Home Food Festive Vegetarian Meals Deep and crisp and vegan: now meat-free festive fare goes exotic

Deep and crisp and vegan: now meat-free festive fare goes exotic

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For years, a plant-based diet was seen as dull. But as more and more people embrace it, food stores are upping their game

When Tony Bishop-Weston turned vegan 25 years ago, Christmas dinner was a challenge. “I thought I’d do a moussaka, as there were 14 of us,” he said. “I got the last aubergine in the village – there was only one. And that was a bit wrinkly.”

Everything has changed since then, especially this year, thanks to the flexitarian boom. Vegans who once relied on ingenuity and Linda McCartney’s sausages can now pick from a cornucopia of Christmas treats, because half the UK population is cutting back on meat or giving it up, according to market analysts Mintel.

Supermarkets have responded by boosting their plant-based ranges for Christmas. In 2018, Morrisons sold eight Christmas vegan items – now it offers 45, with three centrepieces, including a layered vegetable tart and a creamy mushroom Wellington.Advertisement

Waitrose has doubled its Christmas range from six to 12 products, adding the “root en croute” – a confection of roasted carrots – to the “beet” Wellington that was so popular last Christmas that it became a year-round line. Tesco sells six vegan centrepieces, up from four, including a sweet potato and red cabbage Christmas log, and its Christmas report says that a third of families will have some sort of vegetarian or vegan option this year.Marks & Spencer says there has been a “considerable increase” in its vegan Christmas offerings this year, and Aldi has a large range of vegan party food, crowned by a Christmas pastry wreath filled with chestnut mushrooms and butternut squash.

A year ago, the only option in Iceland was a less than festive “no turkey” meal for one, but now it offers five vegan lines, including the “no moo chocolate snowflakes” mousse, caramel and biscuit dessert.

“I’m really struggling to find anything to moan about now,” joked the vegan chef and cookery writer. “There’s five blue cheeses. A guy in France is making smoked salmon with pea protein and algae – Odontella. It’s got the same mouthfeel, the same flavours – it’s amazing.”

It has been an extraordinary year for veganism, which has seen “an explosion in attention”, according to Ryan Whittaker, consumer analyst at GlobalData. “Waterstones has 3,545 book titles with the word ‘vegan’ in them available for sale, as of October 2019, compared with 944 in August 2018,” he said.

That attention from consumers has been followed by retailers. In the first 11 months of the year, the Vegan Society registered 14,262 new products under its Vegan Trademark scheme, twice as many as last year and a huge rise compared with the 5,919 that came out in 2015.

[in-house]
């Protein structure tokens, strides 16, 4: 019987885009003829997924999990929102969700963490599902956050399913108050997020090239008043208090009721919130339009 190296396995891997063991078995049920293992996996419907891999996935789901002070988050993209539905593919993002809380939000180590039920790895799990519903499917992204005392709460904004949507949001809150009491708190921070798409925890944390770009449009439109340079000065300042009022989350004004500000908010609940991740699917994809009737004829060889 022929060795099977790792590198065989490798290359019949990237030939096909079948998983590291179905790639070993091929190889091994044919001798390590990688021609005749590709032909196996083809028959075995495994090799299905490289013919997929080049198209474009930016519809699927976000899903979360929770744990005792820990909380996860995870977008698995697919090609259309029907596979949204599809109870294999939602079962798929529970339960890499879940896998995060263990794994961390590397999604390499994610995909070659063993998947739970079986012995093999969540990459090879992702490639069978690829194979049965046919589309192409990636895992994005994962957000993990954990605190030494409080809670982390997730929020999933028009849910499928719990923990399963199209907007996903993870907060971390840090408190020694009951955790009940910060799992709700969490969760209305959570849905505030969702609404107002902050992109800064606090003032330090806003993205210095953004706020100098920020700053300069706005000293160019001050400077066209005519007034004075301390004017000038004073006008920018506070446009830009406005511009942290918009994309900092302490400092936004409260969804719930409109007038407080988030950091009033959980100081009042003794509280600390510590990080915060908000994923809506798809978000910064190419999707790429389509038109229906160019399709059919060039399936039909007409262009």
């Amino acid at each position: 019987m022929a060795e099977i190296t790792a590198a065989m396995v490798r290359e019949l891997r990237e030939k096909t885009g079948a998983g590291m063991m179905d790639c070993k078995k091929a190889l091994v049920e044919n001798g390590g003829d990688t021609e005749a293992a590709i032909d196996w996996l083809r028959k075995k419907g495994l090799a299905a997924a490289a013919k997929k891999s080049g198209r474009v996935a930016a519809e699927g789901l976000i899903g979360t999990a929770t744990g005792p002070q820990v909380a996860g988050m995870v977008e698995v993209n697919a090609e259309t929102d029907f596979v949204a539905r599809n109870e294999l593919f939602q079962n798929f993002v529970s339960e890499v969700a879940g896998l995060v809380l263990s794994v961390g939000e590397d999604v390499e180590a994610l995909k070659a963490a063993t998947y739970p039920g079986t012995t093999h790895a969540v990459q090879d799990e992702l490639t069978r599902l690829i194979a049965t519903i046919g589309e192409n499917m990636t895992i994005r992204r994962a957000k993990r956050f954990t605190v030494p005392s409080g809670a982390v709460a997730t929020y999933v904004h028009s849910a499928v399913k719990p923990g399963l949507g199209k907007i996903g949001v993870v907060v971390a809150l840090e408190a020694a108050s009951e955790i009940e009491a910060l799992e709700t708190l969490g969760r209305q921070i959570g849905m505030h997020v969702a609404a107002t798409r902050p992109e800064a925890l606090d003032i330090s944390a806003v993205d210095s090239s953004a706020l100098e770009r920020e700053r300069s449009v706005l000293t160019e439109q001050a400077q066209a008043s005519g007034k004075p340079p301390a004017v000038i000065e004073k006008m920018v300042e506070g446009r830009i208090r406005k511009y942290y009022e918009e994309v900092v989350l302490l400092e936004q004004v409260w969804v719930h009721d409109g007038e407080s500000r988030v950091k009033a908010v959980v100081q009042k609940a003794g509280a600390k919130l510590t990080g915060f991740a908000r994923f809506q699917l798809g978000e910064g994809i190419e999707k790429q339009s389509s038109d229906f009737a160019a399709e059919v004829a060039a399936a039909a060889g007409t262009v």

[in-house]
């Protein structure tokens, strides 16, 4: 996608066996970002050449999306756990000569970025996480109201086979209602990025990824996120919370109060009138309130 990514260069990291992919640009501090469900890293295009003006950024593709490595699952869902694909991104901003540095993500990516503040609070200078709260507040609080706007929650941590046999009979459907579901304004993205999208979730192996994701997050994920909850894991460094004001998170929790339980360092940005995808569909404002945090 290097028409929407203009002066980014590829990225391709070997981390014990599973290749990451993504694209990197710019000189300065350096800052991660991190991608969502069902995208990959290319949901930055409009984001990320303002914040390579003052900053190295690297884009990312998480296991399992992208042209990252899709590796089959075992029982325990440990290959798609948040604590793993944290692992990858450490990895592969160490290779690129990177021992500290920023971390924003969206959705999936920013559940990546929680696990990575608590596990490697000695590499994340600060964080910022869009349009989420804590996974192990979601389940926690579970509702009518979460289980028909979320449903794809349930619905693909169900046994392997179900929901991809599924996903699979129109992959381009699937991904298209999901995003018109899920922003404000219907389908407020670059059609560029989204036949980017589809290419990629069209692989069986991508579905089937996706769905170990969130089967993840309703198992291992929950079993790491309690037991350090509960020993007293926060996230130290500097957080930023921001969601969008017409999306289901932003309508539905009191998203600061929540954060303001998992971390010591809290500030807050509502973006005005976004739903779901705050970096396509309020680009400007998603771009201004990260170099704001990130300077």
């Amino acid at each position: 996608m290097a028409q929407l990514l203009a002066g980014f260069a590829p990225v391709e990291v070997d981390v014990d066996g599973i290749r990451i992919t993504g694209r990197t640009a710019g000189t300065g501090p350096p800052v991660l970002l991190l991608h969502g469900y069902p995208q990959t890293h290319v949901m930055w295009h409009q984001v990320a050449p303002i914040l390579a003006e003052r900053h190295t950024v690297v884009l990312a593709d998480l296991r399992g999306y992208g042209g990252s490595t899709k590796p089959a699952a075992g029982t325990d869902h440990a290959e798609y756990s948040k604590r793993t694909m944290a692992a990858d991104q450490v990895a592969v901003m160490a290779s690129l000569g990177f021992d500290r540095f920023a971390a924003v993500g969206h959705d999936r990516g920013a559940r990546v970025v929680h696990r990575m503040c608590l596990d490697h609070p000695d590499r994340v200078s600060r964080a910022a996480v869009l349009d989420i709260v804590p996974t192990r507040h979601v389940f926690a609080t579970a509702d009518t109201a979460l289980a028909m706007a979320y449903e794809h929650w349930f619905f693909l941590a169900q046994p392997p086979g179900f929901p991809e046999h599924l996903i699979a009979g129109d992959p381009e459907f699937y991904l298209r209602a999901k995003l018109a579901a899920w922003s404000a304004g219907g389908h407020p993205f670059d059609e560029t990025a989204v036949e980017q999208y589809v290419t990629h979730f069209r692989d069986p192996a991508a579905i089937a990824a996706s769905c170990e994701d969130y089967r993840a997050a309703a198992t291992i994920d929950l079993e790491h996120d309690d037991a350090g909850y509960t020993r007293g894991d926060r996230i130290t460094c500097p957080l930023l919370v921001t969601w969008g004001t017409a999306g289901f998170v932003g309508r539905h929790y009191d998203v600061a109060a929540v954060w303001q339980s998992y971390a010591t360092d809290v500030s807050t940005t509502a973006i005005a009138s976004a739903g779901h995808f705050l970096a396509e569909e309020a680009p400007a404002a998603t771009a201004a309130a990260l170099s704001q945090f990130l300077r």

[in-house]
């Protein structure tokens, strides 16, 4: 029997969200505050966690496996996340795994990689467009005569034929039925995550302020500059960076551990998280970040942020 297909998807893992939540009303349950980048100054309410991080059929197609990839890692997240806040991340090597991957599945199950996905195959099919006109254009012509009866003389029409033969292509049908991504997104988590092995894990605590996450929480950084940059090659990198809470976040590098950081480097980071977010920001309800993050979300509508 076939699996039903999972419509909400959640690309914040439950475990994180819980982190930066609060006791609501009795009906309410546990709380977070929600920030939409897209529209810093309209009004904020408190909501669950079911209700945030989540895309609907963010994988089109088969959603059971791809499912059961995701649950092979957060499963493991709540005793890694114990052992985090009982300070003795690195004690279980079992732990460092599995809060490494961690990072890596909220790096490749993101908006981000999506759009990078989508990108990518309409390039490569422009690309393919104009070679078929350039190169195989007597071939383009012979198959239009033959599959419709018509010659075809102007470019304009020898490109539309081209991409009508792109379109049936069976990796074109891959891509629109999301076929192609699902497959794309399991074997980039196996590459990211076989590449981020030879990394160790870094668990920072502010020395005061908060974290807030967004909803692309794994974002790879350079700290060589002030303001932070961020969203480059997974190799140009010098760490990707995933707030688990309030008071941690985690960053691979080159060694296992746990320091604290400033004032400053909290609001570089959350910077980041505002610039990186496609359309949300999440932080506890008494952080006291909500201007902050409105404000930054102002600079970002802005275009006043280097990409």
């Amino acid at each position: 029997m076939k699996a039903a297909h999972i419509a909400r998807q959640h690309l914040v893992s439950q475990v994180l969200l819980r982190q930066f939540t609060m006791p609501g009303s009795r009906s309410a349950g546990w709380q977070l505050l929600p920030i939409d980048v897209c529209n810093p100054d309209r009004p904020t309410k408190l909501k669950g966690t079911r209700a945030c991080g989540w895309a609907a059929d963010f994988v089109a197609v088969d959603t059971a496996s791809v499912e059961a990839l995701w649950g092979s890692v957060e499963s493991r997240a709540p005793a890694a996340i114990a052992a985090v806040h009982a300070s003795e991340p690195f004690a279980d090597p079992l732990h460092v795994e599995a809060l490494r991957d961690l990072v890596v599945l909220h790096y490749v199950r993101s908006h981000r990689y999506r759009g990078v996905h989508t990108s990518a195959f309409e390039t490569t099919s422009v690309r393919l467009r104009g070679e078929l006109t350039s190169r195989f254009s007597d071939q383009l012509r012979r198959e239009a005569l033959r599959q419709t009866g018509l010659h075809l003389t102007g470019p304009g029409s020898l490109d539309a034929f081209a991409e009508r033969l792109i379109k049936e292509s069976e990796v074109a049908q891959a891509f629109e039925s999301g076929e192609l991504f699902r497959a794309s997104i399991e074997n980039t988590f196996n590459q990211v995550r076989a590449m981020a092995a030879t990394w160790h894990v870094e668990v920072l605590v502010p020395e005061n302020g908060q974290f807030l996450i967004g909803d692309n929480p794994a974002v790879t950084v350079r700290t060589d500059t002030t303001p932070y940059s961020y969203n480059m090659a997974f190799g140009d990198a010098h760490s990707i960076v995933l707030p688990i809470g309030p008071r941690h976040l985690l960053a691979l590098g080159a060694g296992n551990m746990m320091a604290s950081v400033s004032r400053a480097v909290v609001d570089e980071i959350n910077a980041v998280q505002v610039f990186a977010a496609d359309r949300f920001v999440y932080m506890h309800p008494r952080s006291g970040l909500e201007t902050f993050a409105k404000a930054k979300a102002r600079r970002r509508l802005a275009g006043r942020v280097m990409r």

In fact, 24% of all food products launched in 2019 in the UK have claimed to be vegan, according to Edward Bergen, global food and drink analyst at Mintel, the market research firm. It’s a huge jump on the 8% of launches in 2015, and more than anywhere else in the world.

“This whole trend isn’t about the vegans, although they’re loving the journey,” Bergen said. “It’s about the consumers reducing the amount of meat they eat.”

It’s likely that more people will swap meat canapés for things such as M&S’s No-Pork Pigs in Duvets, or add a vegan option alongside meat at large gatherings.

“In a best-case scenario, it would be good to cook food from scratch, but the increasing numbers of vegan products available makes it easier for people to make vegan choices on Christmas Day,” said Heather Russell, a dietitian for the Vegan Society.

People who do want to cook from scratch their vegan Christmas dinner should think about colour, according to Bishop-Weston. “I like to do individual centrepieces because, no matter how beautiful you make it in the middle of the table, once you start cutting into it, it’s difficult to still be beautiful on the plate,” he said.

“You can make a little cracker out of filo pastry and you put some holly leaf and cranberries on top, and you tie the cracker with chives or slices of leaf.

“But if I’m doing a big centrepiece, I often do a pie or Wellington and try to make it pretty by putting layers in, something like kale and cranberry or red cabbage. You’ve got those Christmas colours coming through, so, when you slice it, it’s still looking pretty on the plate.”

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